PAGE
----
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Scholars

Askmoses scholars are carefully selected to bring the best of Jewish knowledge to you. Each scholar studied Judaism, Jewish History, Jewish Culture and is a recognized communicator and teacher in his or her community. Many are world-class authors and lecturers as well as practicing rabbis. The scholars live all over the world and express their knowledge to you from their point of view, 24/6. Get to know our scholars by reading their backgrounds.


Mrs. Dinka Kumer

Mrs. Kumer was born and raised in Nashville, TN. After making aliyah, she earned a degree in Jewish education from the Israeli government and taught in Israel and Moldova. She co-directs an organization that counsels underprivileged women. She lives with her husband and children in the holy city of Tzfat.

Scholar's Hours:
Sundays 10:00 am - 12:00 pm
Mondays 11:00 am - 13:00 pm
Tuesdays 12:00 am - 12:00 am, 10:00 am - 11:00 am
Saturdays 10:00 pm - 12:00 am


Articles by this author:

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How can I be happy if I am always feeling guilty about past sins?

You can't. And that's proof enough that your guilt is causing you spiritual damage. Good guilt is actually the remorse we feel for having sinned and distanced ourselves from G-d. This kind of guilt is completely contained, and serves as a motivating factor for us to resolve not to repeat sins and draw...

How can I be happy when I know I could be doing so much better?

Sounds like your cup is half empty. By 'better' you may mean that you find your material life unsuccessful. Other people are richer, healthier, happily married, care-free, etc. You feel like your life is a failure, and this makes you depressed. In all likelihood, those same people who have a...

Is it ever OK to be sad or depressed?

First, there is a difference between 'sadness' and 'depression'. Sadness is due to some cause. 'I feel sad because of...'. Depression is a internally generated frame of mind which in most cases is not due to any one cause, though a person may tend to blame external factors. He is depressed...

Why is anger - a seemingly natural feeling - so anathema in the eyes of G-d?

"Anger is akin to idolatry." 1 This may sound pretty extreme, but the premises of both are very similar. The essence of idolatry is the belief that G-d is not the only power influencing life. Idolatry doesn’t preclude G-d’s existence; it is the mistaken idea that there are other gods or...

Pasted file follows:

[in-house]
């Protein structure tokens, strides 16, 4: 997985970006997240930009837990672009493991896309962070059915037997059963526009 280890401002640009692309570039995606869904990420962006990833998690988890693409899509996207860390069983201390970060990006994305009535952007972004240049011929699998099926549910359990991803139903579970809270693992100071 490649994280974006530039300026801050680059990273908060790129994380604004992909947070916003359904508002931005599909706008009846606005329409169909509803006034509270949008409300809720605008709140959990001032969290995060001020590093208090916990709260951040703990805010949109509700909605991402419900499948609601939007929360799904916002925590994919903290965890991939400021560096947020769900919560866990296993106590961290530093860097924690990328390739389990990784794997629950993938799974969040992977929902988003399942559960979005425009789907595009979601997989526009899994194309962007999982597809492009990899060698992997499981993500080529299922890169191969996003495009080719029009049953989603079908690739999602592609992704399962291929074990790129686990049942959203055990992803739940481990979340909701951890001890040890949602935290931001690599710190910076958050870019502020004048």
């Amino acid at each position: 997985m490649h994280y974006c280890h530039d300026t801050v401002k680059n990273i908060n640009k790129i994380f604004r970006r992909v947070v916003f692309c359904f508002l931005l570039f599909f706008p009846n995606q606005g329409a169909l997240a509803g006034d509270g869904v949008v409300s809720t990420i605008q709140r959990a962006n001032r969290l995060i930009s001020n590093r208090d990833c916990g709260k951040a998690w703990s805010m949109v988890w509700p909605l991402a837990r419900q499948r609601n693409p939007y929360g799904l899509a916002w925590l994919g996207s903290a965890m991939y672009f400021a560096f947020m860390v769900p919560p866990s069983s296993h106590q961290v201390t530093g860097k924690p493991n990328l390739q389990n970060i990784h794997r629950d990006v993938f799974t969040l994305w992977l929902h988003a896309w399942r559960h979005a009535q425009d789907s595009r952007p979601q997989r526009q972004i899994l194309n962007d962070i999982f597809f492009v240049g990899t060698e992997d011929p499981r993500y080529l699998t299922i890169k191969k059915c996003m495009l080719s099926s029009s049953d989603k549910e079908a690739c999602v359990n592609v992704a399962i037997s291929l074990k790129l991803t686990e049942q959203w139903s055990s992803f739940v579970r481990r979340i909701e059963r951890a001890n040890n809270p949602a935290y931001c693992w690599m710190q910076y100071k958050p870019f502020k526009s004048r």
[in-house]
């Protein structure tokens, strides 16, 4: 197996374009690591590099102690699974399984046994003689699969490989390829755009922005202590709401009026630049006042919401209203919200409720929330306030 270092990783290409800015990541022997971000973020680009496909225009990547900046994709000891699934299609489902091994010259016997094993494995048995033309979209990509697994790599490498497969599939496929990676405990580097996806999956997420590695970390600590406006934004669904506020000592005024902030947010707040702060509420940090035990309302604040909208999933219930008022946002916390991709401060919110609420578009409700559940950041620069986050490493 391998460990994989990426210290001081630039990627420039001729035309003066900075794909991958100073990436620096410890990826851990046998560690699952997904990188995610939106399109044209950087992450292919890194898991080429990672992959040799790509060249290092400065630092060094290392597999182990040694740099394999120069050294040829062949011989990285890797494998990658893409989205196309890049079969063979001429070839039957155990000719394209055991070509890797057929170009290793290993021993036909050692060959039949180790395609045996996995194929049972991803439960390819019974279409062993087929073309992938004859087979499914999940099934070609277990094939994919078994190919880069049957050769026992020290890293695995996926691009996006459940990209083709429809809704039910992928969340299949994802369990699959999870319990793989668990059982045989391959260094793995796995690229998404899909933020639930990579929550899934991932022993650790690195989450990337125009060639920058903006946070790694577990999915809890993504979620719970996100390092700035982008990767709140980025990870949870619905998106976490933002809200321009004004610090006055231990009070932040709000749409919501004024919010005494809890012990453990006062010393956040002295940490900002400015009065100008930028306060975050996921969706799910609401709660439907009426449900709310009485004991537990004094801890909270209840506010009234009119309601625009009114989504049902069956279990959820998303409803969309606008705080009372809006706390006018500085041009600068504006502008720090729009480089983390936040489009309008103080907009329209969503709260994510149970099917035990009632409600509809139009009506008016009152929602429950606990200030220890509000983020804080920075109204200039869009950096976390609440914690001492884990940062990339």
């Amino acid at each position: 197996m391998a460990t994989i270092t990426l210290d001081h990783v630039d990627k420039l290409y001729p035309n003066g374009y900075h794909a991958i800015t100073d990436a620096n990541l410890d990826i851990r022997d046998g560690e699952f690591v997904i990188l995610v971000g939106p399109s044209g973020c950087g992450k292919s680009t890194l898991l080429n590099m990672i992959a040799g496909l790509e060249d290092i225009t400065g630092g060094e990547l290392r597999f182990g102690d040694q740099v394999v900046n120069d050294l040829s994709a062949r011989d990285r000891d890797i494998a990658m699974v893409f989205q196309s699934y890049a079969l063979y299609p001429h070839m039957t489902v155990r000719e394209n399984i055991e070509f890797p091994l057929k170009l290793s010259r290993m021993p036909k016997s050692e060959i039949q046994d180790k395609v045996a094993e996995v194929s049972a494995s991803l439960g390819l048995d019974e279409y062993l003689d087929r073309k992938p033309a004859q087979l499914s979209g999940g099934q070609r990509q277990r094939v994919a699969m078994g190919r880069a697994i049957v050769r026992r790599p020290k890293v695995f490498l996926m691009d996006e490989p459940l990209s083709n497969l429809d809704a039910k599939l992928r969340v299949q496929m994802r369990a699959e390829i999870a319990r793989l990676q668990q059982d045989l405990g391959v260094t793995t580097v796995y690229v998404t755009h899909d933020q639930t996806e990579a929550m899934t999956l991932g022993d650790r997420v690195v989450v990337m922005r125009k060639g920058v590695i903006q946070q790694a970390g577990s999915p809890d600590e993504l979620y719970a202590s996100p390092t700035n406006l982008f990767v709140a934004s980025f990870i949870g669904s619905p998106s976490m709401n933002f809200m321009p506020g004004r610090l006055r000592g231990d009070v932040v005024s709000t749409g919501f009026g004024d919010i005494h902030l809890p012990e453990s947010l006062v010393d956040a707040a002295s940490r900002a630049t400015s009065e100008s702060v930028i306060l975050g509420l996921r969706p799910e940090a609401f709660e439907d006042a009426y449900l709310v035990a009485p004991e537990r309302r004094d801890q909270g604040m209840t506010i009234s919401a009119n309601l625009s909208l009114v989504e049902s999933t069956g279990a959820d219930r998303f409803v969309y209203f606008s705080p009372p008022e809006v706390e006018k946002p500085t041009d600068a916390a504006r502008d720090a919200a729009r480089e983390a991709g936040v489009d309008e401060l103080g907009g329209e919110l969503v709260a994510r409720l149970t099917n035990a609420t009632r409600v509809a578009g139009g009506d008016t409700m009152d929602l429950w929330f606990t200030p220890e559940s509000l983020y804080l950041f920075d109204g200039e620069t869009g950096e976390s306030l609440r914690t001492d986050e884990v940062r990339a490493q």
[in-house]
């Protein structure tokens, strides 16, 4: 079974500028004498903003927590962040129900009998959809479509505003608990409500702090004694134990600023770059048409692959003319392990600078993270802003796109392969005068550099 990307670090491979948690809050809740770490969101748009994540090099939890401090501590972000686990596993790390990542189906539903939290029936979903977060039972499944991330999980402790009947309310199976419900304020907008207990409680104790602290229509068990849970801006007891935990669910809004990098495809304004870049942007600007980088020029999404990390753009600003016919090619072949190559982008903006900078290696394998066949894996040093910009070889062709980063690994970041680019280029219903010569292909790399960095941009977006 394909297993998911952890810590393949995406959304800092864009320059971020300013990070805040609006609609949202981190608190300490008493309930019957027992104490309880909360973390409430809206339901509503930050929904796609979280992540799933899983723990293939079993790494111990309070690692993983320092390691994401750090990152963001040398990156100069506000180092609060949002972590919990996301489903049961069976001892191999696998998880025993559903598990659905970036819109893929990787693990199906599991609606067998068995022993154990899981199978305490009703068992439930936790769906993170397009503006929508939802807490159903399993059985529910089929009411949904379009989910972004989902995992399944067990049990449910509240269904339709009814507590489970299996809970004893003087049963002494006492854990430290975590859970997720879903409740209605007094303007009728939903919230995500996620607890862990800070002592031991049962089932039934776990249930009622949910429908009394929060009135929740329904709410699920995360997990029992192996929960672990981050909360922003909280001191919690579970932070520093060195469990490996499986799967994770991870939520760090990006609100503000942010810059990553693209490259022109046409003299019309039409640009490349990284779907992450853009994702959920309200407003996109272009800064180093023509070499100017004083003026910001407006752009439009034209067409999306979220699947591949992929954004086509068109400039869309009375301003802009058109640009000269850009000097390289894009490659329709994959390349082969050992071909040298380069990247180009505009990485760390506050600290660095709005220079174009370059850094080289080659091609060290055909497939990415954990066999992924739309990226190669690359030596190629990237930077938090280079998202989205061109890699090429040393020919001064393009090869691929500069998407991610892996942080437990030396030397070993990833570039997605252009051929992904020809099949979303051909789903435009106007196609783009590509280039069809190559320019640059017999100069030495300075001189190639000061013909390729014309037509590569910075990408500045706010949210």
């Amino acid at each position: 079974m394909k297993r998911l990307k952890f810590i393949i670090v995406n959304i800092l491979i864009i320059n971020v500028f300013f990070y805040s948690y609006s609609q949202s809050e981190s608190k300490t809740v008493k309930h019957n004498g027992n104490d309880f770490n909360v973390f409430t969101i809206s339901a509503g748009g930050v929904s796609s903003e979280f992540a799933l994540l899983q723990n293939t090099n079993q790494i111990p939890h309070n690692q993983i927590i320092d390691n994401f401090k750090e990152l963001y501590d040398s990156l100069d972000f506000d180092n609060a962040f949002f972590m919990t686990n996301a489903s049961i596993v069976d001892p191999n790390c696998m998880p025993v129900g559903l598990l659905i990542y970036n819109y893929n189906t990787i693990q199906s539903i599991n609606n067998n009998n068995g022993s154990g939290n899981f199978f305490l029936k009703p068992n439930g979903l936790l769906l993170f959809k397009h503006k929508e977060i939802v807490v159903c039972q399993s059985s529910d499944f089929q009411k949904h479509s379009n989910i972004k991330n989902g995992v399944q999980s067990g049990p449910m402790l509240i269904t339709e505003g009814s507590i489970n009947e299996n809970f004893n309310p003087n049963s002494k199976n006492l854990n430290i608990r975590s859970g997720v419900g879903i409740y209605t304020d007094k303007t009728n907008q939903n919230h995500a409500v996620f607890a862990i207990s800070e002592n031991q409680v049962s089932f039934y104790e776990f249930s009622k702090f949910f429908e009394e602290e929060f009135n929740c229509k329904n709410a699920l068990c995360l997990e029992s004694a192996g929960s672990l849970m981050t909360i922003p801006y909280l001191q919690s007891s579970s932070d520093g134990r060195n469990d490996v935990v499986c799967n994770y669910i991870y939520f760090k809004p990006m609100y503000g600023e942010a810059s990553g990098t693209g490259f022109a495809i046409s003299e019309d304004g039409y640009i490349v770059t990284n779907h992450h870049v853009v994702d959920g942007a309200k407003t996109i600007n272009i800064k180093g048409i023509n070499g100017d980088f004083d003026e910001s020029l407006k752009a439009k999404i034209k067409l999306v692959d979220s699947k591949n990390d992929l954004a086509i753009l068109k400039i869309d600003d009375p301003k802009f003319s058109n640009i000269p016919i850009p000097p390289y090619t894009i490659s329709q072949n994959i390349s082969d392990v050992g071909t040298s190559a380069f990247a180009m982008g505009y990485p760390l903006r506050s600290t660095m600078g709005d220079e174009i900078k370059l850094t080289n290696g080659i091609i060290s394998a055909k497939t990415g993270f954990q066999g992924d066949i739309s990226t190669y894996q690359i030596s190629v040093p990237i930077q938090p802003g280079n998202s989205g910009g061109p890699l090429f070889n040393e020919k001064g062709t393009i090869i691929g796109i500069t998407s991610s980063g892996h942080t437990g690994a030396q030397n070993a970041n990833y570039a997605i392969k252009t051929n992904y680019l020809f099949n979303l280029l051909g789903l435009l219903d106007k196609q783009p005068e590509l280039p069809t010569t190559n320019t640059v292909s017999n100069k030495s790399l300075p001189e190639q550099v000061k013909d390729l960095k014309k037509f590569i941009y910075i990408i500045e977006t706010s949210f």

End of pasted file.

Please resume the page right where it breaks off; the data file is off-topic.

Should I drive to hear the shofar if I don't live in walking distance from Shul?

If you’re asking this question, then you already know that driving on Rosh Hashanah (as on Shabbat and other holidays) is forbidden. You also know that hearing the sounds of the shofar is the key mitzvah of Rosh Hashanah. Jewish law rules that a person may not sin even if it will enable him to fulfill a...

Can I give anything (like clothes or CDs) for Mishloach Manot?

I admire your generosity! "Mishloach Manot” is the Hebrew term meaning “delivery portions,” and is also often called “shalach manos.” To fulfill the commandment of Mishloach Manot, one must specifically give only food and/or drink—not CDs or clothes. 1 The food and drink...

What are Hamantashen (Oznai Haman)?

Hamantashen (Yiddish), or Oznai Haman (Hebrew), are the triangle shaped filled pastry tarts traditionally eaten on Purim. Hamantashen means “poppy seed pockets,” and Oznai Haman means “Haman’s ears.” Haman was known to have triangle shaped ears, or according to another tradition, a...

What’s with the big, fancy, silver case my Rabbi has for the Megillah?

While your Rabbi’s Megillah case is silver, others may be wooden or leather. What is common to all is that they be sturdy and beautiful. Pragmatically speaking, the Megillah needs to be protected from tears, moisture, and any mishaps, so that it will remain “kosher”—fit for use. Besides...

Is "Purim" a Hebrew word?

Actually, the word “Purim” comes from the Persian language. The Megillah itself translates the word into Hebrew for us, “Pur hu hagoral”—“ Pur is the lot.” “Purim” is the plural form of “pur.” The “pur” of Purim is a reference to the...

Why did the king just go along with Haman’s plot to murder all the Jews?

King Ahasuerus was far from an innocent bystander. Even before Haman entered the picture, Ahasuerus demonstrated his dastardly design to lead the Jews to their spiritual downfall by inviting them to his lavish feast, which they were forbidden to attend and where they would undoubtedly sin. He knew that his...

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